Chrysa puts it really well here about what a criterium is really like. It's short, it's hell and it's a ton of fun!
4. You recently competed in a 50 mile mountain bike race, what was that like?
It was the hardest thing I had ever done. Riding for a solid 10 hours, well hiking and pushing the bike up some of the ridiculous climbs for 10 hours. 10 hours, 7000+ ft of climbing, 50 miles. Since this was last April, I'm training right now to do the race this year and finish the whole 65 miles. At the end there was a paved 1 mile flat finish and I remember crying because I was so relieved to be back in civilization. It was all I could do to turn the pedals. I'm sure I was going about 3 miles an hour. I was pretty impressed with how well I kept my blood sugars under control and managed everything. I did have trouble eating GUs and shot bloks for the entire ride, so I am now switching over to liquid nutrition. I was super proud of my hydration skills as my pee was clear when I finished.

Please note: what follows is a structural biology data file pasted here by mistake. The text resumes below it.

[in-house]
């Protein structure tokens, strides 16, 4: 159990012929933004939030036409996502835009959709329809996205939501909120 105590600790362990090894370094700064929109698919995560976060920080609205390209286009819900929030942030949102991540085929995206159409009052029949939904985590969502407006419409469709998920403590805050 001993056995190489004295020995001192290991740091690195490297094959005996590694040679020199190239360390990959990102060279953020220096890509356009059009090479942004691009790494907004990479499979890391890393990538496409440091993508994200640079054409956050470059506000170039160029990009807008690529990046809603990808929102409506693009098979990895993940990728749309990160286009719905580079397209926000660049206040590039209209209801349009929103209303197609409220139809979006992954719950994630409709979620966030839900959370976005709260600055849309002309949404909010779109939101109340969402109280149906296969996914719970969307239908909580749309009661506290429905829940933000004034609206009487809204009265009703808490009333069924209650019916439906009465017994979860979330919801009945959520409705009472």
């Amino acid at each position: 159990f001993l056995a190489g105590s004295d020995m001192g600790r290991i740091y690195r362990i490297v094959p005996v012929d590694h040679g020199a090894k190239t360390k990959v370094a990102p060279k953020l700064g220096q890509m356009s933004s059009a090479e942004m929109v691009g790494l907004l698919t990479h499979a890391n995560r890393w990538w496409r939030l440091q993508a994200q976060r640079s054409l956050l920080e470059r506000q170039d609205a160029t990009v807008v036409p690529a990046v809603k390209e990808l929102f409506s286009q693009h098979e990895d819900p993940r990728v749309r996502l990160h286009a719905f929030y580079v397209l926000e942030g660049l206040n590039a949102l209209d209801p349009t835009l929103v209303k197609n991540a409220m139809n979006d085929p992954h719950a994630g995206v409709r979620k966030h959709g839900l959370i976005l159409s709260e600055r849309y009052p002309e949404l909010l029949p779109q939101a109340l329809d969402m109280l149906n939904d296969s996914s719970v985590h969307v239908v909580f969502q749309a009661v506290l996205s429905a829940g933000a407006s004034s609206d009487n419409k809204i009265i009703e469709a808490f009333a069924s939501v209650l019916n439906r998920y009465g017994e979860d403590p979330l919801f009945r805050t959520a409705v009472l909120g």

5. How do you manage blood sugars on extremely demanding rides like that?
Well I do a lot of my experiments when I'm not racing. So I know how many carbs and calories to take in say every hour and how my insulin pump handles that. The best defence is to not go high. Dehydration will ruin your day. I stay very well hydrated and don't eat or drink anything I didn't plan to. I carry 2 syringes with me at all times. If the pump fails, one to get the insulin out of the pump and one to inject. I carry my super emergency juice bottle. I have a tiny full suspension mountain bike (Giant Trance 2008) the only bottle that fits in there is a kid's bottle. I fill that with my favorite Cranberry Grape Juice. 40g of carbs per serving and it holds 2. I don't check my sugar unless I don't feel well. But it is no big deal to stop and check and adjust. You need a break anyway. :)
I think there is a lot I can learn from Chrysa and I'm looking forward to racing with her. Right now we email almost daily about our training and keep each other motivated.